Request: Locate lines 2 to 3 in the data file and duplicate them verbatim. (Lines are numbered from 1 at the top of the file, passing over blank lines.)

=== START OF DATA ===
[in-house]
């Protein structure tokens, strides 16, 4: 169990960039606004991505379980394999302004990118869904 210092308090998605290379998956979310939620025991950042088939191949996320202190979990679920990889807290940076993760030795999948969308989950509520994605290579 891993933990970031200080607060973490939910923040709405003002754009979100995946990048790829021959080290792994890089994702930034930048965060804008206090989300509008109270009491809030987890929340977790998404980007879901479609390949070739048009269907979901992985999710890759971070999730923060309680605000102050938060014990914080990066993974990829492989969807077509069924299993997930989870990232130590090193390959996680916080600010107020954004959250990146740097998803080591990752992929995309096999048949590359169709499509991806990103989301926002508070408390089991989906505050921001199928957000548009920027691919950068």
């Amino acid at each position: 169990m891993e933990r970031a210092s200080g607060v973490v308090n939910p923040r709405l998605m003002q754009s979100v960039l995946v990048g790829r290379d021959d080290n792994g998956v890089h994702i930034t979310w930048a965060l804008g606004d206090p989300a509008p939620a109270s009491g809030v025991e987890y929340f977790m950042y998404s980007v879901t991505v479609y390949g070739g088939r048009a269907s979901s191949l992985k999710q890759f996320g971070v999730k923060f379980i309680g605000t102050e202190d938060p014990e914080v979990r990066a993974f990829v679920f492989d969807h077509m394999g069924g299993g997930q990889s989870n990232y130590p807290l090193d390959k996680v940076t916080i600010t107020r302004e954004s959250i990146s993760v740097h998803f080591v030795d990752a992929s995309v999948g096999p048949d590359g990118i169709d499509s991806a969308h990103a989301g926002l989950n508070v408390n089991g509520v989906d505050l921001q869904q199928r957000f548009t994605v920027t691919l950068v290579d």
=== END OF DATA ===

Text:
């Protein structure tokens, strides 16, 4: 169990960039606004991505379980394999302004990118869904 210092308090998605290379998956979310939620025991950042088939191949996320202190979990679920990889807290940076993760030795999948969308989950509520994605290579 891993933990970031200080607060973490939910923040709405003002754009979100995946990048790829021959080290792994890089994702930034930048965060804008206090989300509008109270009491809030987890929340977790998404980007879901479609390949070739048009269907979901992985999710890759971070999730923060309680605000102050938060014990914080990066993974990829492989969807077509069924299993997930989870990232130590090193390959996680916080600010107020954004959250990146740097998803080591990752992929995309096999048949590359169709499509991806990103989301926002508070408390089991989906505050921001199928957000548009920027691919950068």
């Amino acid at each position: 169990m891993e933990r970031a210092s200080g607060v973490v308090n939910p923040r709405l998605m003002q754009s979100v960039l995946v990048g790829r290379d021959d080290n792994g998956v890089h994702i930034t979310w930048a965060l804008g606004d206090p989300a509008p939620a109270s009491g809030v025991e987890y929340f977790m950042y998404s980007v879901t991505v479609y390949g070739g088939r048009a269907s979901s191949l992985k999710q890759f996320g971070v999730k923060f379980i309680g605000t102050e202190d938060p014990e914080v979990r990066a993974f990829v679920f492989d969807h077509m394999g069924g299993g997930q990889s989870n990232y130590p807290l090193d390959k996680v940076t916080i600010t107020r302004e954004s959250i990146s993760v740097h998803f080591v030795d990752a992929s995309v999948g096999p048949d590359g990118i169709d499509s991806a969308h990103a989301g926002l989950n508070v408390n089991g509520v989906d505050l921001q869904q199928r957000f548009t994605v920027t691919l950068v290579d």